Milt got two screen credits on the film: assistant animator and animator. He went on to animate some screens including Fritz talking with the girl cats talking to each other by the front steps of the apartment and going up the steps. He animated Fritz peaking out from a Rabbi’s beard and yelling. He also animated the rabbits bouncing up in their chairs as Fritz snuck underneath.
“For whatever reason, Bakshi never let us shoot pencil tests of our animation, or see any of the completed footage of the film in progress,” Milt told me back in 1992. “I never saw any of my scenes until I paid $3.00 at the theater and saw the finished film along with the rest of the public. That’s a hell of a way for an animator to have to work, especially for a beginner animator as I was then.”
Spum. When John Kricfalusi did not want to put his name of a Ren and Stimpy episode entitled “Nurse Stimpy” because of all the changes demanded by Nickelodeon, he instead put “Directed by Raymond Spum”.
Spum (after which Kricfalusi’s Spumco…Spum Company…was named) is a fictictious character whom Kricfalusi liked to tell gullible reporters (and anyone else foolish enough to believe him) was the real creator of animation. Supposedly, Spum worked on a chain gang breaking rocks in 1856. On some of the rocks, he drew men in tumbling positions and then juggled them to create the illusion of movement. Kricfalusi’s friends think that he picked the name “Spum” because it sounded vaguely dirty.
The Wisdom of Joe Barbera. In the Los Angeles Times Calendar section for August 9, 1992 animation producer Joe Barbera said, “I’m not knocking Disney stuff but whenever a Disney show comes along, there’s nothing to talk about, because there’s nothing new about it. The characters are all consistently the same with minor variations. Whenever anything comes along that’s another step forward in the business, thank God, because otherwise we’d be bogged down forever.”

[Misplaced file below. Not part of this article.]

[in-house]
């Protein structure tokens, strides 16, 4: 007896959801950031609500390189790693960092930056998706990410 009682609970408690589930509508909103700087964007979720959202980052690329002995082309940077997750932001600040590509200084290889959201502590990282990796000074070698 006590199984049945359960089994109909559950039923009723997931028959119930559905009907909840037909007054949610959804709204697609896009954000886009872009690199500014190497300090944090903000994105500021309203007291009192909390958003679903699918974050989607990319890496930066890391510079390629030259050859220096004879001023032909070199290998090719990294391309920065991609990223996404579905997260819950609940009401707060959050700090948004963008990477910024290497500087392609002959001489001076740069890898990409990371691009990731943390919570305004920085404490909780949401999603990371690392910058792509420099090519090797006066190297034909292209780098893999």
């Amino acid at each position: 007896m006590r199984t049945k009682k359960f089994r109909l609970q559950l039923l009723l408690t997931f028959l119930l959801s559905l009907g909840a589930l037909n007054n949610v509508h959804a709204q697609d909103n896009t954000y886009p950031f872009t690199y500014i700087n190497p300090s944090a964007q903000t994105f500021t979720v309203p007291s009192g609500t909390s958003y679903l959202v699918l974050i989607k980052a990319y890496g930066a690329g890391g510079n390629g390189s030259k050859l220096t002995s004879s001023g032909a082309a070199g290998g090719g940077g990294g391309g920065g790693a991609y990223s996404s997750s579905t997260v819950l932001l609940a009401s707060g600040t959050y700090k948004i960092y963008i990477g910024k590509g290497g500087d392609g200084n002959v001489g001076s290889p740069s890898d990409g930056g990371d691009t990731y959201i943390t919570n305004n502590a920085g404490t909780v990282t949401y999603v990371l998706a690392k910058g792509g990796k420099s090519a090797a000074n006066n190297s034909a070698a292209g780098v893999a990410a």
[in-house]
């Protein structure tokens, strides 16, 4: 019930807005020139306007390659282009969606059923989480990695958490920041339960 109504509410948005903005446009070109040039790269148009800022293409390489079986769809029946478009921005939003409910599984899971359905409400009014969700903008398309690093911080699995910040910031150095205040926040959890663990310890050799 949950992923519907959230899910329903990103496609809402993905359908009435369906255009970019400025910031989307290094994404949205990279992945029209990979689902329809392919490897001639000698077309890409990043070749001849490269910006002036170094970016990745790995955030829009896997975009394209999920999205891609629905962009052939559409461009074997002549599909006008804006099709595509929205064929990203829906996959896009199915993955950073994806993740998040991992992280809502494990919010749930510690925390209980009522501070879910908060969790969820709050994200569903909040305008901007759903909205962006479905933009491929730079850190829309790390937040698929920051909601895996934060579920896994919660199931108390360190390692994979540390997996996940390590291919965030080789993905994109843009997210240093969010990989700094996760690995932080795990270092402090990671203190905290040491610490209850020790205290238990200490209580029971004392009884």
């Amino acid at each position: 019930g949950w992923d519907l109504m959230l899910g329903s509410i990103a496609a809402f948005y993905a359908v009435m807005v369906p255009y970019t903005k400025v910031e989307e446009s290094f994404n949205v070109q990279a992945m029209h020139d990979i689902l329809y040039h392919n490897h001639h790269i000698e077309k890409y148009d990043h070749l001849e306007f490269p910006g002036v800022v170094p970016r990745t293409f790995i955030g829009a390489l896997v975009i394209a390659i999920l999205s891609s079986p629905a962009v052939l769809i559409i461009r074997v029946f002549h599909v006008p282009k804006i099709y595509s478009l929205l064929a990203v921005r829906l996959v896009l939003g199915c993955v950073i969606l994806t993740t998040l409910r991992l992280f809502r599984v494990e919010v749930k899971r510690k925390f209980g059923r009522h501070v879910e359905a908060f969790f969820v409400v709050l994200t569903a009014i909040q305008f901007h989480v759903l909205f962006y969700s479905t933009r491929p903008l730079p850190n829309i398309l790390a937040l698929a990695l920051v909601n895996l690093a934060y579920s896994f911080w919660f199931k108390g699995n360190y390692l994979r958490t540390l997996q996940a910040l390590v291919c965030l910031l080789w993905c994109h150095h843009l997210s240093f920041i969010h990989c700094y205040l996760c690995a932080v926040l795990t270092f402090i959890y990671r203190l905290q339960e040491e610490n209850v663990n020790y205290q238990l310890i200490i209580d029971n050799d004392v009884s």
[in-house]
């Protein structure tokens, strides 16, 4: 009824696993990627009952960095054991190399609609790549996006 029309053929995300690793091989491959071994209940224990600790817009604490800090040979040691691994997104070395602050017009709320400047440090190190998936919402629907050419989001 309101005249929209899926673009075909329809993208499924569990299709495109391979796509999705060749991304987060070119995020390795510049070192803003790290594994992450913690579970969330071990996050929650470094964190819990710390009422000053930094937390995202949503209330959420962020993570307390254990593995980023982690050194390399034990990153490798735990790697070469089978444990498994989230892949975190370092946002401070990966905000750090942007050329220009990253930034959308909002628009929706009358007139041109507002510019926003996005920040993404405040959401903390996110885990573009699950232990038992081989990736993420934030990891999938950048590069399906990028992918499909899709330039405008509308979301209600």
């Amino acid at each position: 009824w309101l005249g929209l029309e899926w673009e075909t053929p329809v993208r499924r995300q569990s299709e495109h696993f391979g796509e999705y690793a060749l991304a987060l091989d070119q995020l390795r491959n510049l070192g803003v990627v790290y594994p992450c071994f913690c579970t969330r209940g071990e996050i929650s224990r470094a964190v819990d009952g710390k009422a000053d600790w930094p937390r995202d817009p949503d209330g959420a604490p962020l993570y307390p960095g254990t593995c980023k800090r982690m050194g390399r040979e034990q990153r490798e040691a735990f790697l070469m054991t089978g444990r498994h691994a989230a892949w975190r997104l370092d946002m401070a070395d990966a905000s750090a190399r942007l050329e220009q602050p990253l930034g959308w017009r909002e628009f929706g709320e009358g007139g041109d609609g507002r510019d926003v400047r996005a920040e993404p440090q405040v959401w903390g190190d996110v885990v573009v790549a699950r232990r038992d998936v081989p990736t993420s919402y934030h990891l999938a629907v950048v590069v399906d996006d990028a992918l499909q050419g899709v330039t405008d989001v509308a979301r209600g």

Jiminy Cricket’s Father. In the Boston Sunday Globe July 12, 1992, animator Ward Kimball said, “Even to this day, kids will come to my front door in the neighborhood with a new kid on the block. They’ll talk and he’ll be standing between two other guys who poke him and say, ‘Go on. Ask him.’ And I’m looking down and he says, ‘Is it true you’re the father of Jiminy Cricket?’ So I get that all the time. It’s a place in history. I guess that I should be proud of it, but I don’t know. I have second thoughts on that.”
Disney Delights for Mr. Jackson. In the July 24,1992 edition of the Daily News, Faye Quindoy, who was singer Michael Jackson’s chef for two years said the pop star would fast on liquids every Monday and then for the rest of the week eat special dishes named after Disney characters including Sneezy’s chicken asparagus soup, Peter Pan salad, Cinderella ice cream and Dopey’s spinach and yogurt. Of course at the time Michael also paid an employee $28.50 an hour to change his monkey’s disposable diapers and scribbled songs on his bedsheets.